Let me start this off by saying that I’ve been riding the same cross bike for a long time. I’ve been using a Redline Conquest with a custom build for all of my cyclocross and road riding since 2009. A buddy asked me how many km’s I have on it and I have no idea, but it’s a lot.
At first I was a little sentimental about the bike and even asked myself if I really needed a new one (it worked flawlessly). But after Kettle Cross, the Canmore CX race and Cupcake Cross this weekend, I was happy to see the Harrow show up after my race on Saturday (all very rough races). The Cupcake Cross course was so bumpy I DNF’d when my back started to seize up. At this point I was thinking about bailing on the next day’s race, but 2 hot laps on the Harrow and I was coming out for sure.
I basically adjusted the seatpost, threw some pedals on, and hit the course. The guys at Redbike built the Harrow for me and, as always, everything was absolutely perfect. The first thing that I noticed was that the lateral and pedaling stiffness are considerable but the vertical compliance is outstanding. The engineers at Foundry didn’t just lay some sticky carbon fiber up in an open mold, this frame is dialed. With the addition of the whiskey through-axle 15mm fork, the bike goes exactly where you point it and holds a line until the tires don’t (might have happened a few times).
I’ve never really ridden a cross, or road, bike with disc brakes but the Avid BB7’s with 140mm rotors were flawless after a little bedding in. I’m a big guy (195lb) and being able to single-finger brake from the hoods is something that I’ll now never give up (amazing on bumpy courses).
The drivetrain, being SRAM Red with FSA SL-K BB30 crank, performed flawlessly as expected from such high-end components with the Red shifting being noticeably crisper that SRAM Force. The FSA cranks are super stiff and the BB didn’t make a peep.
The wheels were one thing that I was originally unsure of; I’m pretty committed to my Stan’s rims with Michelin Mud 2 tires run tubeless. But the Velocity disc hubs with A23 rims felt laterally stiff but not harsh. The biggest eye opener for me were the Clement PDX tires. These things have some serious grip in dry grass and gravel and still feel fast on the straights. During the next day’s race I really tested the cornering traction and was very impressed.
So, after one very bumpy race, I’d say that I’m extremely happy with the Foundry Harrow. Weight is right around 18lb stock (for a 59) and everything works well together. I originally had plans to convert it to single ring and replace the rims with Stan’s Iron Cross right away. But after feeling how dialed the bike is I think I’m going to leave things stock and really get familiar.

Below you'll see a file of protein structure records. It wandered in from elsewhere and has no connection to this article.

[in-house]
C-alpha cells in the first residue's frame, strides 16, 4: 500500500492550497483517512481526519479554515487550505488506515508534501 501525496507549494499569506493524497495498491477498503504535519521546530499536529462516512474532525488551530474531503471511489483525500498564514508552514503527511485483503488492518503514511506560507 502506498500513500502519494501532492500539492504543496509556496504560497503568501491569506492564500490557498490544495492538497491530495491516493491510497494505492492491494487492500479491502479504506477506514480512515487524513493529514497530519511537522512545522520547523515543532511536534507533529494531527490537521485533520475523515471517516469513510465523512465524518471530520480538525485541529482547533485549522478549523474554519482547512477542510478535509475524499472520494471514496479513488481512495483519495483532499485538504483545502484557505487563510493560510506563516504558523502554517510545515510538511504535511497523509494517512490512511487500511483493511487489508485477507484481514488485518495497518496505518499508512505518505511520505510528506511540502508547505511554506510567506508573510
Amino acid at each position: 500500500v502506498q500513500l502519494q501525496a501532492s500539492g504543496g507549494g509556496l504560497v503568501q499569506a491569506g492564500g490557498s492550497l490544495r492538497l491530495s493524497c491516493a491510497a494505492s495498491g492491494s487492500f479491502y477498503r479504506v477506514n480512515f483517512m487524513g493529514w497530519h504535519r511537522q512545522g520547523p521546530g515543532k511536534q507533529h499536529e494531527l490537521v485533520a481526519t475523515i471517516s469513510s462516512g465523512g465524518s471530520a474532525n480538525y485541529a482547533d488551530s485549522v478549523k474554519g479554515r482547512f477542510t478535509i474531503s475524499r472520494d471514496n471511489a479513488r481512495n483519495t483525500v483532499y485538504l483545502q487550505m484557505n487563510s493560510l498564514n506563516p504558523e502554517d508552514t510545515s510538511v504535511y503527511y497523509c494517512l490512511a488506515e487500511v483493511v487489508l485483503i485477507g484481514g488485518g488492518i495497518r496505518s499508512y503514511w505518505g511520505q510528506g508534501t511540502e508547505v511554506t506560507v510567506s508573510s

Josh testing the limits of his new carbon steed on the Rodeo Grounds in Airdrie. (Photo: Masa Higuchi)
Every year Highwood Pass closes to cars for the winter. This turns a normally busy motorway into a cycling wonderland. It’s 60km from gate to gate with 950m vert reaching 2300m elevation. Sometimes, there are snow-banks at the top of the pass covering the road with only a skinny track through, and other years (like this one) the park goes ahead and snow-plows the pass so that we cyclists can have a few weekends before the gates open.
So at about 11am I was turning the cranks on the 34km trip to the summit. Funny thing is that it wasn’t long before I ran into a guy that I went to University with and ended up riding the remainder of the way to the pass summit with some nice conversation. I like riding by myself but after a while it’s nice to have someone to talk to.
There was quite a bit of snow on the sides of the road at the summit but nothing on the road itself. There was literally a traffic jam of bikes right at the top. People riding everything from $10k colnago’s to a hipster on something from 1973. After parting ways with my new riding buddy and putting a jacket on, I was pointing it downhill toward Kananaskis.
The ride down to the other gates was fast with my 52-11 combo being spun out most of the way. After hopping over the gate it was another 8km to the Fortress junction gas station where I ate a 480 calorie ice-cream sandwich and f-ing loved it.
After making mouth-love to my ice-cream sandwich and re-filling water bottles I was off for my second summit of the pass. Going from Kananaskis to the summit is shorter (~20km) but very steep compared to the other direction. At this point I was pretty tired with my legs feeling the 900m vertical from the first summit and the weather looked like it might come in. Snow at the top of the Highwood pass was not something that I was interested in.
After the 20km grind back to the top, it was a quick stop for some pics and then back to the car as fast as my toasted legs could take me.